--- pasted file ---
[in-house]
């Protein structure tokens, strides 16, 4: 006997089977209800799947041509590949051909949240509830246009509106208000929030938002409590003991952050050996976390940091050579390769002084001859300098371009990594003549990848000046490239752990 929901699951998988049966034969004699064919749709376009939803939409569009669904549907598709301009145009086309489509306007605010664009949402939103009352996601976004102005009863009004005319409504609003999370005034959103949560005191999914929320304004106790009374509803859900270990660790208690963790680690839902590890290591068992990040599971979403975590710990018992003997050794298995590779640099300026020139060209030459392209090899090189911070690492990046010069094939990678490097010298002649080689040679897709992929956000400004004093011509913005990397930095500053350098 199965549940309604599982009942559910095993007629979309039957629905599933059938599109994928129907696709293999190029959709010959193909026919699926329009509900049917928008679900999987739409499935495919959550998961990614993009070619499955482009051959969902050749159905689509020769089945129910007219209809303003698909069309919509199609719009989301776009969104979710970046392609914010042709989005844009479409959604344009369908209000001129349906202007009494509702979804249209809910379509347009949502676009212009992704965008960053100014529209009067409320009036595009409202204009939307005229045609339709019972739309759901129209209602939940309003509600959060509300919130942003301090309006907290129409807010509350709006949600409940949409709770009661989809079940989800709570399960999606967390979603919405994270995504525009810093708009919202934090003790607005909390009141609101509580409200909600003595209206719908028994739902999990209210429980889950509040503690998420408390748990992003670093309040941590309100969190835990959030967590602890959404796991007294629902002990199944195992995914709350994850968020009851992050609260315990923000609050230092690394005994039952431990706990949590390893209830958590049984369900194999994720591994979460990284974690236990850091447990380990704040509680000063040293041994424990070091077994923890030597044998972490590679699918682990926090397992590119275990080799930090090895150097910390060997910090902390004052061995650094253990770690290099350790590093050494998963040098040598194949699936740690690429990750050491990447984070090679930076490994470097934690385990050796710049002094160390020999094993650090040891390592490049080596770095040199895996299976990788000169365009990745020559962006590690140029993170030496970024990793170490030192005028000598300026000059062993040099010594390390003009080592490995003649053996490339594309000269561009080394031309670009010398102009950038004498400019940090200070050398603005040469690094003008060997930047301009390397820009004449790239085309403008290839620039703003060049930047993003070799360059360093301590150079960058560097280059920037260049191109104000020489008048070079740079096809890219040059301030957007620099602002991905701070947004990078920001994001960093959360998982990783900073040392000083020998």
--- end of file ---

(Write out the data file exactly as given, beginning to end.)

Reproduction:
[in-house]
């Protein structure tokens, strides 16, 4: 006997089977209800799947041509590949051909949240509830246009509106208000929030938002409590003991952050050996976390940091050579390769002084001859300098371009990594003549990848000046490239752990 929901699951998988049966034969004699064919749709376009939803939409569009669904549907598709301009145009086309489509306007605010664009949402939103009352996601976004102005009863009004005319409504609003999370005034959103949560005191999914929320304004106790009374509803859900270990660790208690963790680690839902590890290591068992990040599971979403975590710990018992003997050794298995590779640099300026020139060209030459392209090899090189911070690492990046010069094939990678490097010298002649080689040679897709992929956000400004004093011509913005990397930095500053350098 199965549940309604599982009942559910095993007629979309039957629905599933059938599109994928129907696709293999190029959709010959193909026919699926329009509900049917928008679900999987739409499935495919959550998961990614993009070619499955482009051959969902050749159905689509020769089945129910007219209809303003698909069309919509199609719009989301776009969104979710970046392609914010042709989005844009479409959604344009369908209000001129349906202007009494509702979804249209809910379509347009949502676009212009992704965008960053100014529209009067409320009036595009409202204009939307005229045609339709019972739309759901129209209602939940309003509600959060509300919130942003301090309006907290129409807010509350709006949600409940949409709770009661989809079940989800709570399960999606967390979603919405994270995504525009810093708009919202934090003790607005909390009141609101509580409200909600003595209206719908028994739902999990209210429980889950509040503690998420408390748990992003670093309040941590309100969190835990959030967590602890959404796991007294629902002990199944195992995914709350994850968020009851992050609260315990923000609050230092690394005994039952431990706990949590390893209830958590049984369900194999994720591994979460990284974690236990850091447990380990704040509680000063040293041994424990070091077994923890030597044998972490590679699918682990926090397992590119275990080799930090090895150097910390060997910090902390004052061995650094253990770690290099350790590093050494998963040098040598194949699936740690690429990750050491990447984070090679930076490994470097934690385990050796710049002094160390020999094993650090040891390592490049080596770095040199895996299976990788000169365009990745020559962006590690140029993170030496970024990793170490030192005028000598300026000059062993040099010594390390003009080592490995003649053996490339594309000269561009080394031309670009010398102009950038004498400019940090200070050398603005040469690094003008060997930047301009390397820009004449790239085309403008290839620039703003060049930047993003070799360059360093301590150079960058560097280059920037260049191109104000020489008048070079740079096809890219040059301030957007620099602002991905701070947004990078920001994001960093959360998982990783900073040392000083020998």